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Tuesday, May 11, 2021 at 11:15am to 12:45pmVirtual Event
Elizabeth Linos, University of California, Berkeley
Burnout on the Front Line
A paper is not available at this time, but will share something closer to the date.
Abstract: Government agencies around the world struggle to retain frontline workers, as high job demands and low job resources contribute to persistently high rates of employee burnout. Although four decades of research has documented the predictors and potential costs of frontline worker burnout, we have limited causal evidence on strategies that reduce it. In this talk, I will report on a multi-city field experiment (n=536) aimed at affirming social belonging among 911 dispatchers. We find that a six-week intervention that prompts dispatchers to share advice anonymously and asynchronously with their peers in other cities reduces burnout by 8 points (0.4 SD) and cuts resignations by more than half (3.4 percentage points) four months after the intervention ended. We provide supporting evidence that the intervention operates by increasing perceived social belonging in an online laboratory experiment and additional survey experiments. These findings suggest that low-cost belonging affirmation techniques can reduce frontline worker burnout and help agencies retain workers, saving a mid-sized city at least $400,000 in personnel costs.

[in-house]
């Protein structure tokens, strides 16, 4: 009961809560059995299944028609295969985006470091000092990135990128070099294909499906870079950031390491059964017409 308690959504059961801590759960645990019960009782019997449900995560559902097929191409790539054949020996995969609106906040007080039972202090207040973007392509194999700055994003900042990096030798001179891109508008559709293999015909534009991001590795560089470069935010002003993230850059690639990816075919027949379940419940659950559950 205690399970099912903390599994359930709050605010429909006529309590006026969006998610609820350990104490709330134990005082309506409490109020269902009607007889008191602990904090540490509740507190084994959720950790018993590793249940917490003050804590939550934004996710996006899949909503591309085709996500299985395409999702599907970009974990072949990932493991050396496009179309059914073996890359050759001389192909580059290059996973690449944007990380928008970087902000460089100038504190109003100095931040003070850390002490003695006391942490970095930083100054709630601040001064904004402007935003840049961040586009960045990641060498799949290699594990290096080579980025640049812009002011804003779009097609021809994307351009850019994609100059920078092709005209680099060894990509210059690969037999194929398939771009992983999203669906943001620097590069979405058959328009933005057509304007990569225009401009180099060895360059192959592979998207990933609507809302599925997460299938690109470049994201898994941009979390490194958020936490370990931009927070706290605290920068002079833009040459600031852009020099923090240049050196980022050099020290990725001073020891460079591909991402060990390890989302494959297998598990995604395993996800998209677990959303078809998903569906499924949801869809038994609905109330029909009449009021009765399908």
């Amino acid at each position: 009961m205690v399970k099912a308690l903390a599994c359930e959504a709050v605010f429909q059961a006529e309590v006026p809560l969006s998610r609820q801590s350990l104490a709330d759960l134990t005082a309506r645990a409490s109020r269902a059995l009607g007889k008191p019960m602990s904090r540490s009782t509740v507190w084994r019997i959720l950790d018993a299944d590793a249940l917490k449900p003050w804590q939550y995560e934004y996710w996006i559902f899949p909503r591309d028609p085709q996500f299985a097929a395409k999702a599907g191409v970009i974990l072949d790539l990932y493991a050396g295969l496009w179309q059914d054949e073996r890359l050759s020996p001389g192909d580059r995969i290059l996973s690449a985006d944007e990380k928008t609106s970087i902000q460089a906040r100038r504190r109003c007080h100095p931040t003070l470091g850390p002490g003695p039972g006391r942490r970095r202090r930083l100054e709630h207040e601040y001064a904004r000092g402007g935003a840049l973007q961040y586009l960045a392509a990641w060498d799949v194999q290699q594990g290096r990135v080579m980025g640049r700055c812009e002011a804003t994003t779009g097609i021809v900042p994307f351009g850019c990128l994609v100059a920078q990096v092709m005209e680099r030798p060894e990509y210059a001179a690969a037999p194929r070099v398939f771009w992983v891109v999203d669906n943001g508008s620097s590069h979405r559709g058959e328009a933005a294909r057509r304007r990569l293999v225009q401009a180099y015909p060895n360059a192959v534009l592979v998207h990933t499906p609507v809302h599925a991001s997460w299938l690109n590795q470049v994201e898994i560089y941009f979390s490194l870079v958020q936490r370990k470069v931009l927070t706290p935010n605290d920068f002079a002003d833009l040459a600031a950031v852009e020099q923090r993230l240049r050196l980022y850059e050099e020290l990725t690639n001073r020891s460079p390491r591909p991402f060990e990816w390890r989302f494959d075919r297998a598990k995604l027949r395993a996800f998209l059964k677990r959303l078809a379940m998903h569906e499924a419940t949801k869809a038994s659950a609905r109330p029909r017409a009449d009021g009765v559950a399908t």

If you are interested in participating in this seminar, please register at:
Note: If you have previously registered for the Spring 2021 Behavioral Economics Workshop, there is no need to re-register.